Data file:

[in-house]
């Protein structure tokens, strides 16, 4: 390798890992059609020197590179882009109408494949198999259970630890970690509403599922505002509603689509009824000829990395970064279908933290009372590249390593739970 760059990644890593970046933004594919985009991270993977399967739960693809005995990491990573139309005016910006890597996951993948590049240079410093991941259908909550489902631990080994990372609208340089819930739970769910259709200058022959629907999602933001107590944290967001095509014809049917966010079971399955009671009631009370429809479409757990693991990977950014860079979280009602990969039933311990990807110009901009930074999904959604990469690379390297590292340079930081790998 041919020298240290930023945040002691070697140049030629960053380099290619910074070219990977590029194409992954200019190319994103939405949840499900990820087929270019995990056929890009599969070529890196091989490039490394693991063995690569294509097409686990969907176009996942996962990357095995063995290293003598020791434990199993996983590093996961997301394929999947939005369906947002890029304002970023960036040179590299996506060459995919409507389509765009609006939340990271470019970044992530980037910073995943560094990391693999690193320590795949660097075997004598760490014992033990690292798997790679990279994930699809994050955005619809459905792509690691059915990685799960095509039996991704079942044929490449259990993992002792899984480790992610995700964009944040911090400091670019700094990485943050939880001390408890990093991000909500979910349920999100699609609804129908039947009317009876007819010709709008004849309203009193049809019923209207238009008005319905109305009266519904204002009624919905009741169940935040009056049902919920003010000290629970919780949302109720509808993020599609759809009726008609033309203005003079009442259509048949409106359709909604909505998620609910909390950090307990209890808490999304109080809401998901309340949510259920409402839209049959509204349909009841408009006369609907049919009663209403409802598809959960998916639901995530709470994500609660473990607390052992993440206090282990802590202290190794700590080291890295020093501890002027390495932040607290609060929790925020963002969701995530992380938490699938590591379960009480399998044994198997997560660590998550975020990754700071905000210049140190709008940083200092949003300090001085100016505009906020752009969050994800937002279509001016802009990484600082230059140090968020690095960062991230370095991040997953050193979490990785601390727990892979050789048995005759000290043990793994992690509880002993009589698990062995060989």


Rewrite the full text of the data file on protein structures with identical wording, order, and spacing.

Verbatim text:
[in-house]
């Protein structure tokens, strides 16, 4: 390798890992059609020197590179882009109408494949198999259970630890970690509403599922505002509603689509009824000829990395970064279908933290009372590249390593739970 760059990644890593970046933004594919985009991270993977399967739960693809005995990491990573139309005016910006890597996951993948590049240079410093991941259908909550489902631990080994990372609208340089819930739970769910259709200058022959629907999602933001107590944290967001095509014809049917966010079971399955009671009631009370429809479409757990693991990977950014860079979280009602990969039933311990990807110009901009930074999904959604990469690379390297590292340079930081790998 041919020298240290930023945040002691070697140049030629960053380099290619910074070219990977590029194409992954200019190319994103939405949840499900990820087929270019995990056929890009599969070529890196091989490039490394693991063995690569294509097409686990969907176009996942996962990357095995063995290293003598020791434990199993996983590093996961997301394929999947939005369906947002890029304002970023960036040179590299996506060459995919409507389509765009609006939340990271470019970044992530980037910073995943560094990391693999690193320590795949660097075997004598760490014992033990690292798997790679990279994930699809994050955005619809459905792509690691059915990685799960095509039996991704079942044929490449259990993992002792899984480790992610995700964009944040911090400091670019700094990485943050939880001390408890990093991000909500979910349920999100699609609804129908039947009317009876007819010709709008004849309203009193049809019923209207238009008005319905109305009266519904204002009624919905009741169940935040009056049902919920003010000290629970919780949302109720509808993020599609759809009726008609033309203005003079009442259509048949409106359709909604909505998620609910909390950090307990209890808490999304109080809401998901309340949510259920409402839209049959509204349909009841408009006369609907049919009663209403409802598809959960998916639901995530709470994500609660473990607390052992993440206090282990802590202290190794700590080291890295020093501890002027390495932040607290609060929790925020963002969701995530992380938490699938590591379960009480399998044994198997997560660590998550975020990754700071905000210049140190709008940083200092949003300090001085100016505009906020752009969050994800937002279509001016802009990484600082230059140090968020690095960062991230370095991040997953050193979490990785601390727990892979050789048995005759000290043990793994992690509880002993009589698990062995060989």